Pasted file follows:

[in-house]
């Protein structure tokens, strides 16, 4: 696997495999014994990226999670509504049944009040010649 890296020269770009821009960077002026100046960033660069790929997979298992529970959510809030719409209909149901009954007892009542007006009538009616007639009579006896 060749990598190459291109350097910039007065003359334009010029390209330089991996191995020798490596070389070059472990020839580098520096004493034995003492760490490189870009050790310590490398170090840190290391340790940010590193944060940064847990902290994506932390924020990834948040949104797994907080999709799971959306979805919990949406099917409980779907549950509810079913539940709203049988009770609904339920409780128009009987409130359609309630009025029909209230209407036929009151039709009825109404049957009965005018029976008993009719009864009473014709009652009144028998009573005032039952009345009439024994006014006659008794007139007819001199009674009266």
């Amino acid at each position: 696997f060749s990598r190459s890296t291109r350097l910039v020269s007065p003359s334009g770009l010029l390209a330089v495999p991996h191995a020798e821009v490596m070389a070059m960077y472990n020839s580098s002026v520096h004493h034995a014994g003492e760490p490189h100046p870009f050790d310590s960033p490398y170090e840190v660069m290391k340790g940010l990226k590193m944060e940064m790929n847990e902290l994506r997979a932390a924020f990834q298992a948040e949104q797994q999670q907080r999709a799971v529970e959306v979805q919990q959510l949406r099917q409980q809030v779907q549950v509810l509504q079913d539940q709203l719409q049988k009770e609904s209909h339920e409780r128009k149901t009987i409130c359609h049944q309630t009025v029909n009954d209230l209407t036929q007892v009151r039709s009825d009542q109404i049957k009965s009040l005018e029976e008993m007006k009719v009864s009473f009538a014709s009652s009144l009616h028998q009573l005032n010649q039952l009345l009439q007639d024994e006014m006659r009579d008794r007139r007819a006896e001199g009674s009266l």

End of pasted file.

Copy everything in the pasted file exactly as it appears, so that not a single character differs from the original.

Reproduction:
[in-house]
């Protein structure tokens, strides 16, 4: 696997495999014994990226999670509504049944009040010649 890296020269770009821009960077002026100046960033660069790929997979298992529970959510809030719409209909149901009954007892009542007006009538009616007639009579006896 060749990598190459291109350097910039007065003359334009010029390209330089991996191995020798490596070389070059472990020839580098520096004493034995003492760490490189870009050790310590490398170090840190290391340790940010590193944060940064847990902290994506932390924020990834948040949104797994907080999709799971959306979805919990949406099917409980779907549950509810079913539940709203049988009770609904339920409780128009009987409130359609309630009025029909209230209407036929009151039709009825109404049957009965005018029976008993009719009864009473014709009652009144028998009573005032039952009345009439024994006014006659008794007139007819001199009674009266």
């Amino acid at each position: 696997f060749s990598r190459s890296t291109r350097l910039v020269s007065p003359s334009g770009l010029l390209a330089v495999p991996h191995a020798e821009v490596m070389a070059m960077y472990n020839s580098s002026v520096h004493h034995a014994g003492e760490p490189h100046p870009f050790d310590s960033p490398y170090e840190v660069m290391k340790g940010l990226k590193m944060e940064m790929n847990e902290l994506r997979a932390a924020f990834q298992a948040e949104q797994q999670q907080r999709a799971v529970e959306v979805q919990q959510l949406r099917q409980q809030v779907q549950v509810l509504q079913d539940q709203l719409q049988k009770e609904s209909h339920e409780r128009k149901t009987i409130c359609h049944q309630t009025v029909n009954d209230l209407t036929q007892v009151r039709s009825d009542q109404i049957k009965s009040l005018e029976e008993m007006k009719v009864s009473f009538a014709s009652s009144l009616h028998q009573l005032n010649q039952l009345l009439q007639d024994e006014m006659r009579d008794r007139r007819a006896e001199g009674s009266l």